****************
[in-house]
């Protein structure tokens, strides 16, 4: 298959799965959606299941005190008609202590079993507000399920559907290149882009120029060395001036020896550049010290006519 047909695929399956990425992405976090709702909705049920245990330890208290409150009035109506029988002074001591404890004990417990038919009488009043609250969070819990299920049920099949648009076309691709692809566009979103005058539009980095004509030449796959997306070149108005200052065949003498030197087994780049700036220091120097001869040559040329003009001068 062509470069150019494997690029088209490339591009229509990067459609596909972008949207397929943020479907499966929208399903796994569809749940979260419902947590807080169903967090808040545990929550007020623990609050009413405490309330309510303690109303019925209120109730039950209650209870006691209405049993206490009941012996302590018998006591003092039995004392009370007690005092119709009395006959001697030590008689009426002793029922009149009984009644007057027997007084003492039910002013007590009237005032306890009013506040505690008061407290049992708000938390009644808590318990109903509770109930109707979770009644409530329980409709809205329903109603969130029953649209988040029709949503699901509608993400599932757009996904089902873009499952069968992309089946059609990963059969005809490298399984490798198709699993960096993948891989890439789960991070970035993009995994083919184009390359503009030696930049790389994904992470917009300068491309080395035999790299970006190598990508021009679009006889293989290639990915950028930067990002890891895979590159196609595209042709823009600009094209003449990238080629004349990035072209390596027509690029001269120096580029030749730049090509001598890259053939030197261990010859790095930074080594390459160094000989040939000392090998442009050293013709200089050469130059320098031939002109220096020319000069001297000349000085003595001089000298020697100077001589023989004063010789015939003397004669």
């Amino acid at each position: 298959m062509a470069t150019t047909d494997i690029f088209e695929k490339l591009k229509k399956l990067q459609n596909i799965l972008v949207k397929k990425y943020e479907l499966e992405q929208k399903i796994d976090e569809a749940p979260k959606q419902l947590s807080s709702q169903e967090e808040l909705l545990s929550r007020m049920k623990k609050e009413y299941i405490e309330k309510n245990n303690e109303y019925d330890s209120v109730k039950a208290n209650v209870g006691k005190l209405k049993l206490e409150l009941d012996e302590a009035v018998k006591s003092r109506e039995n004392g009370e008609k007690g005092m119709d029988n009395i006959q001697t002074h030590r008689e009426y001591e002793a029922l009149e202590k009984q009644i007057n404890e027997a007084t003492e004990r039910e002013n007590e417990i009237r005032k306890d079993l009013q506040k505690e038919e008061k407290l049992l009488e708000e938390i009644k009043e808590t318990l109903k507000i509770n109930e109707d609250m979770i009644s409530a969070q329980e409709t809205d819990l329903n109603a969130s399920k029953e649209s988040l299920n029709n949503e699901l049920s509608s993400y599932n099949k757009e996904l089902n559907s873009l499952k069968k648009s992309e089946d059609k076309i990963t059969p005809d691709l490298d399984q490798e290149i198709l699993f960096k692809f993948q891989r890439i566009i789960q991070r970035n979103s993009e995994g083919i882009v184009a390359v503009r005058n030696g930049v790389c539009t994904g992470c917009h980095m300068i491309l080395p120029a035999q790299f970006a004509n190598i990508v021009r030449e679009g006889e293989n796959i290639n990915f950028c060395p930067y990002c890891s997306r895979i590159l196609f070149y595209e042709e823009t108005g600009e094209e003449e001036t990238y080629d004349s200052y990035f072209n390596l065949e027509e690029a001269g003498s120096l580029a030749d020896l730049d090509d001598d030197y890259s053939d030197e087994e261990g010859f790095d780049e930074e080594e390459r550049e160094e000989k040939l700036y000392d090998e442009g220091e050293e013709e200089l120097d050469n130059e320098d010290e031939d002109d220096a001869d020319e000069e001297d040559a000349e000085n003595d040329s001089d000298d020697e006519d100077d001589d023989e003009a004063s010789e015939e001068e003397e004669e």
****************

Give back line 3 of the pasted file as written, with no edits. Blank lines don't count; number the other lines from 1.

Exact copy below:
């Amino acid at each position: 298959m062509a470069t150019t047909d494997i690029f088209e695929k490339l591009k229509k399956l990067q459609n596909i799965l972008v949207k397929k990425y943020e479907l499966e992405q929208k399903i796994d976090e569809a749940p979260k959606q419902l947590s807080s709702q169903e967090e808040l909705l545990s929550r007020m049920k623990k609050e009413y299941i405490e309330k309510n245990n303690e109303y019925d330890s209120v109730k039950a208290n209650v209870g006691k005190l209405k049993l206490e409150l009941d012996e302590a009035v018998k006591s003092r109506e039995n004392g009370e008609k007690g005092m119709d029988n009395i006959q001697t002074h030590r008689e009426y001591e002793a029922l009149e202590k009984q009644i007057n404890e027997a007084t003492e004990r039910e002013n007590e417990i009237r005032k306890d079993l009013q506040k505690e038919e008061k407290l049992l009488e708000e938390i009644k009043e808590t318990l109903k507000i509770n109930e109707d609250m979770i009644s409530a969070q329980e409709t809205d819990l329903n109603a969130s399920k029953e649209s988040l299920n029709n949503e699901l049920s509608s993400y599932n099949k757009e996904l089902n559907s873009l499952k069968k648009s992309e089946d059609k076309i990963t059969p005809d691709l490298d399984q490798e290149i198709l699993f960096k692809f993948q891989r890439i566009i789960q991070r970035n979103s993009e995994g083919i882009v184009a390359v503009r005058n030696g930049v790389c539009t994904g992470c917009h980095m300068i491309l080395p120029a035999q790299f970006a004509n190598i990508v021009r030449e679009g006889e293989n796959i290639n990915f950028c060395p930067y990002c890891s997306r895979i590159l196609f070149y595209e042709e823009t108005g600009e094209e003449e001036t990238y080629d004349s200052y990035f072209n390596l065949e027509e690029a001269g003498s120096l580029a030749d020896l730049d090509d001598d030197y890259s053939d030197e087994e261990g010859f790095d780049e930074e080594e390459r550049e160094e000989k040939l700036y000392d090998e442009g220091e050293e013709e200089l120097d050469n130059e320098d010290e031939d002109d220096a001869d020319e000069e001297d040559a000349e000085n003595d040329s001089d000298d020697e006519d100077d001589d023989e003009a004063s010789e015939e001068e003397e004669e």